New arrival on display in Kew's Bonsai House
Kew's new azalea bonsai is flowering under the watchful eye of bonsai expert Richard Kernick
01 Jun 2010
Richard Kernick tending to one of Kew's bonsai trees (Image: Catherine Rutherford, RBG Kew)
Our collection of bonsai trees is flourishing under the watchful eye of bonsai specialist Richard Kernick. This week, for the first time, he is displaying a newly acquired azalea, which has just come into glorious flower.
Bonsai - the Importance of the Unimportant
Opposite the student vegetable plots, a glasshouse holds a very special collection. Bonsai is the art of growing, maintaining and styling trees in shallow trays or pots. The word comes from the Japanese pronunciation of the Chinese characters bon, meaning ‘tray’ and sai, meaning ‘planting’.Their cultivation began in China over 1,500 years ago, probably as a result of the principles of the Taoist religion. Followers of Taoism believed that natural phenomena such as mountains, trees and rocks contained magic, and that miniature examples would possess this magic in concentrated form. This practice was known as penjing. The earliest Chinese bonsai were the naturally dwarfed trees found growing on mountains and were lifted when already old. Initially, these little trees were left in their natural shape but as time went by styles were introduced, many of them fairly unusual.
Azalea bonsai (Image: Catherine Rutherford, RBG Kew)
In Japan, the history of bonsai covers a shorter time span. Records indicate that during the Kamakura period (1180-1333), the aristocracy displayed bonsai in specially made ceramic pots that were placed on the verandas of their homes. The first authentic bonsai is shown on a picture scroll dated 1309. The Japanese refined and developed bonsai techniques which have evolved into the art form it is today.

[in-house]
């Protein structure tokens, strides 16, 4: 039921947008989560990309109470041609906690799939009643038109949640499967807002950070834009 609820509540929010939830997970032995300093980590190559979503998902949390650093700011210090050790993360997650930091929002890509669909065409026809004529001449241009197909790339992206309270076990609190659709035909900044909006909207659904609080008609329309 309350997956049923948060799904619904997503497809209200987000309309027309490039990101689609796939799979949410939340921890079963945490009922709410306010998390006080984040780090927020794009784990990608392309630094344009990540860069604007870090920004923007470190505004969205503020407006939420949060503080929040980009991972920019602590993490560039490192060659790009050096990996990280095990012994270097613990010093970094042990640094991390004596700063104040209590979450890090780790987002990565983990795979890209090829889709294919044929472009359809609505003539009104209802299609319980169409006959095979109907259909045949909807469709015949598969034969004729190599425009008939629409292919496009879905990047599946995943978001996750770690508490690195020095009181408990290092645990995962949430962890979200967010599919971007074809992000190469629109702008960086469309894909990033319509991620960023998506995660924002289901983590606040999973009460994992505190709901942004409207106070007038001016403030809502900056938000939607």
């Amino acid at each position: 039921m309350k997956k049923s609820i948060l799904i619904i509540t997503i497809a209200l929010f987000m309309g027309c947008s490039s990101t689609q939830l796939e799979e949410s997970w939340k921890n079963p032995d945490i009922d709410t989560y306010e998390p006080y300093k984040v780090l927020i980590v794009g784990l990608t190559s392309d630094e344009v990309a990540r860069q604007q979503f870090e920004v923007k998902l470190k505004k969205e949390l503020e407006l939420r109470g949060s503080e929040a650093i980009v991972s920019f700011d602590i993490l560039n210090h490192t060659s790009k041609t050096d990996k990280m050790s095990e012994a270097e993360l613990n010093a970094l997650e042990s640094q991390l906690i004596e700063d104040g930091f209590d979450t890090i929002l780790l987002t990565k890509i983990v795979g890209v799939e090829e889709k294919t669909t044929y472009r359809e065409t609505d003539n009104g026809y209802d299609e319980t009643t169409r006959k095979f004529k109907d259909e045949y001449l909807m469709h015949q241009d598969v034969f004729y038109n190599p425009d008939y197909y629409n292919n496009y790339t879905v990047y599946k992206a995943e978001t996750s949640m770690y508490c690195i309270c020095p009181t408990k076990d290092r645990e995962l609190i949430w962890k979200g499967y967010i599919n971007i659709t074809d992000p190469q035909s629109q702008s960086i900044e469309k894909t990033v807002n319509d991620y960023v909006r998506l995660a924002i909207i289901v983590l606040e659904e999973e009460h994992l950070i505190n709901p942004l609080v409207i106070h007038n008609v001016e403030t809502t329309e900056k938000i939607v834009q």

Kew currently holds a collection of over 50 trees, most of which were a donation by Ruth Stafford-Jones in 2001. Ruth became interested in bonsai trees during the 1950s after having seen one at a Japanese temple whilst accompanying her husband on a business trip. In 1964 she went to stay in Japan for three months. Though she did not speak any Japanese, she learnt her skills by hand gestures. She was one of the first non-Japanese to receive a proficiency certificate from the Shonan School of Bonsai. She was also a judge at Chelsea for 27 years.
The Kew bonsai collection includes conifers, maples, a Japanese white pine, a rhododendron, a beech and an oak tree. The smallest is a Cotoneaster horizontalis, just 10 cm high, and the tallest is a Chinese quince standing around 60 cm high. The ten bonsai looking their seasonal best are displayed at any one time. Because they are outdoor trees, they are frequently rotated to keep them in good health. Among the collection is an aged needle juniper that were once owned by Kyuzo Murata, famed in the bonsai world for having saved the Japanese emperor’s treasured collection during the Second World War.
Due to the value and age of our collection the bonsai house is heavily alarmed, so on your visit please be careful not to set off the sensors!